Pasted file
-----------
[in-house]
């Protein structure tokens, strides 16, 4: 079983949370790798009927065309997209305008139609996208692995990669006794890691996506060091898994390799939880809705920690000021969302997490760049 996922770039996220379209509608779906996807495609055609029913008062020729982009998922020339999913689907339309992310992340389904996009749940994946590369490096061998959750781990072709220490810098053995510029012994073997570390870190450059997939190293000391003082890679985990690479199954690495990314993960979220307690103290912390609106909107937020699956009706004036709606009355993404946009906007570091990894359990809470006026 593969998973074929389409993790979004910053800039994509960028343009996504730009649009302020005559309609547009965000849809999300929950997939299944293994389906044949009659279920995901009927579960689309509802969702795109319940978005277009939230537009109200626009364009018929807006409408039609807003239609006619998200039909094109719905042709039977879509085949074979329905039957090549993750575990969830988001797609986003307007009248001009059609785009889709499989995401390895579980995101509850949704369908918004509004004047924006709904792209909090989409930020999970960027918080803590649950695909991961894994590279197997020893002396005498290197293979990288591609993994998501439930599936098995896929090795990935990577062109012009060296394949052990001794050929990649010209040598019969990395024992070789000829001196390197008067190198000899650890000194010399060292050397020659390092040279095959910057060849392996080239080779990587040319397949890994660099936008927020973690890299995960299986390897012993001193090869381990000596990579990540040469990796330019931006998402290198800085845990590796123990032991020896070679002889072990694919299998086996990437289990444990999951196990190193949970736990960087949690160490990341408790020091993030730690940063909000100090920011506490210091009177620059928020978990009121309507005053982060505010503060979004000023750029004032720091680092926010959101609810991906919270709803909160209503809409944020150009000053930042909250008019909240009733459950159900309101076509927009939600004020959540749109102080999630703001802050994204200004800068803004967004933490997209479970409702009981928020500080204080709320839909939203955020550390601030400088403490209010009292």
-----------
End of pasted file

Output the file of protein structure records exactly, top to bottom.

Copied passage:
[in-house]
């Protein structure tokens, strides 16, 4: 079983949370790798009927065309997209305008139609996208692995990669006794890691996506060091898994390799939880809705920690000021969302997490760049 996922770039996220379209509608779906996807495609055609029913008062020729982009998922020339999913689907339309992310992340389904996009749940994946590369490096061998959750781990072709220490810098053995510029012994073997570390870190450059997939190293000391003082890679985990690479199954690495990314993960979220307690103290912390609106909107937020699956009706004036709606009355993404946009906007570091990894359990809470006026 593969998973074929389409993790979004910053800039994509960028343009996504730009649009302020005559309609547009965000849809999300929950997939299944293994389906044949009659279920995901009927579960689309509802969702795109319940978005277009939230537009109200626009364009018929807006409408039609807003239609006619998200039909094109719905042709039977879509085949074979329905039957090549993750575990969830988001797609986003307007009248001009059609785009889709499989995401390895579980995101509850949704369908918004509004004047924006709904792209909090989409930020999970960027918080803590649950695909991961894994590279197997020893002396005498290197293979990288591609993994998501439930599936098995896929090795990935990577062109012009060296394949052990001794050929990649010209040598019969990395024992070789000829001196390197008067190198000899650890000194010399060292050397020659390092040279095959910057060849392996080239080779990587040319397949890994660099936008927020973690890299995960299986390897012993001193090869381990000596990579990540040469990796330019931006998402290198800085845990590796123990032991020896070679002889072990694919299998086996990437289990444990999951196990190193949970736990960087949690160490990341408790020091993030730690940063909000100090920011506490210091009177620059928020978990009121309507005053982060505010503060979004000023750029004032720091680092926010959101609810991906919270709803909160209503809409944020150009000053930042909250008019909240009733459950159900309101076509927009939600004020959540749109102080999630703001802050994204200004800068803004967004933490997209479970409702009981928020500080204080709320839909939203955020550390601030400088403490209010009292």